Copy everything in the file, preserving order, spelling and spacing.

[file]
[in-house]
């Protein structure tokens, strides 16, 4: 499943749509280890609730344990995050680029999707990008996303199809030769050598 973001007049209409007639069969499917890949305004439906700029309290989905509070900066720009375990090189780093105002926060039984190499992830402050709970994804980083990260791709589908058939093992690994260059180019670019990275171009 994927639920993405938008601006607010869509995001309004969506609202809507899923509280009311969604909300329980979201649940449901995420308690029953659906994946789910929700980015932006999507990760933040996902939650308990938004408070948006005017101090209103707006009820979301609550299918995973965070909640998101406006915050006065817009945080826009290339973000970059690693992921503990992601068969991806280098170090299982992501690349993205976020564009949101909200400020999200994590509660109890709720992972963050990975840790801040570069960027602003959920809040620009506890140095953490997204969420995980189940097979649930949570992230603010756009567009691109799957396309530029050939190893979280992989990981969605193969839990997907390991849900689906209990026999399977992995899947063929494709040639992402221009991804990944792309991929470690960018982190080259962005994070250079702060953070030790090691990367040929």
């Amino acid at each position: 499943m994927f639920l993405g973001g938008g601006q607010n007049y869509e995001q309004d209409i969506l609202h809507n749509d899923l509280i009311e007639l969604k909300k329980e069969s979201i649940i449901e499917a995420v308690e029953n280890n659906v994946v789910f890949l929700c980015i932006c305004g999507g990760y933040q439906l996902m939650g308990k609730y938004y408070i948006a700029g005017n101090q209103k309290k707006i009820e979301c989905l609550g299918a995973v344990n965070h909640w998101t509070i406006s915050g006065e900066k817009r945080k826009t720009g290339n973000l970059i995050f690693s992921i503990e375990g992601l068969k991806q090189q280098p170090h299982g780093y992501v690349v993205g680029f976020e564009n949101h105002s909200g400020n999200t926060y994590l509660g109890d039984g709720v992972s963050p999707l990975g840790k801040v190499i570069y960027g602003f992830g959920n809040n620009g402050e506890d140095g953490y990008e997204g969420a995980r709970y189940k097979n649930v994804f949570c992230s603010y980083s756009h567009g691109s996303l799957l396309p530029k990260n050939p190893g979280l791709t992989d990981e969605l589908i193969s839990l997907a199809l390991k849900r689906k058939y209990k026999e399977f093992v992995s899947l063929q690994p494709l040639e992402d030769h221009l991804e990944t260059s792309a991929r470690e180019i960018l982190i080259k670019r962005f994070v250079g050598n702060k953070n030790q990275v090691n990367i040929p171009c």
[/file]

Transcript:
[in-house]
């Protein structure tokens, strides 16, 4: 499943749509280890609730344990995050680029999707990008996303199809030769050598 973001007049209409007639069969499917890949305004439906700029309290989905509070900066720009375990090189780093105002926060039984190499992830402050709970994804980083990260791709589908058939093992690994260059180019670019990275171009 994927639920993405938008601006607010869509995001309004969506609202809507899923509280009311969604909300329980979201649940449901995420308690029953659906994946789910929700980015932006999507990760933040996902939650308990938004408070948006005017101090209103707006009820979301609550299918995973965070909640998101406006915050006065817009945080826009290339973000970059690693992921503990992601068969991806280098170090299982992501690349993205976020564009949101909200400020999200994590509660109890709720992972963050990975840790801040570069960027602003959920809040620009506890140095953490997204969420995980189940097979649930949570992230603010756009567009691109799957396309530029050939190893979280992989990981969605193969839990997907390991849900689906209990026999399977992995899947063929494709040639992402221009991804990944792309991929470690960018982190080259962005994070250079702060953070030790090691990367040929």
């Amino acid at each position: 499943m994927f639920l993405g973001g938008g601006q607010n007049y869509e995001q309004d209409i969506l609202h809507n749509d899923l509280i009311e007639l969604k909300k329980e069969s979201i649940i449901e499917a995420v308690e029953n280890n659906v994946v789910f890949l929700c980015i932006c305004g999507g990760y933040q439906l996902m939650g308990k609730y938004y408070i948006a700029g005017n101090q209103k309290k707006i009820e979301c989905l609550g299918a995973v344990n965070h909640w998101t509070i406006s915050g006065e900066k817009r945080k826009t720009g290339n973000l970059i995050f690693s992921i503990e375990g992601l068969k991806q090189q280098p170090h299982g780093y992501v690349v993205g680029f976020e564009n949101h105002s909200g400020n999200t926060y994590l509660g109890d039984g709720v992972s963050p999707l990975g840790k801040v190499i570069y960027g602003f992830g959920n809040n620009g402050e506890d140095g953490y990008e997204g969420a995980r709970y189940k097979n649930v994804f949570c992230s603010y980083s756009h567009g691109s996303l799957l396309p530029k990260n050939p190893g979280l791709t992989d990981e969605l589908i193969s839990l997907a199809l390991k849900r689906k058939y209990k026999e399977f093992v992995s899947l063929q690994p494709l040639e992402d030769h221009l991804e990944t260059s792309a991929r470690e180019i960018l982190i080259k670019r962005f994070v250079g050598n702060k953070n030790q990275v090691n990367i040929p171009c």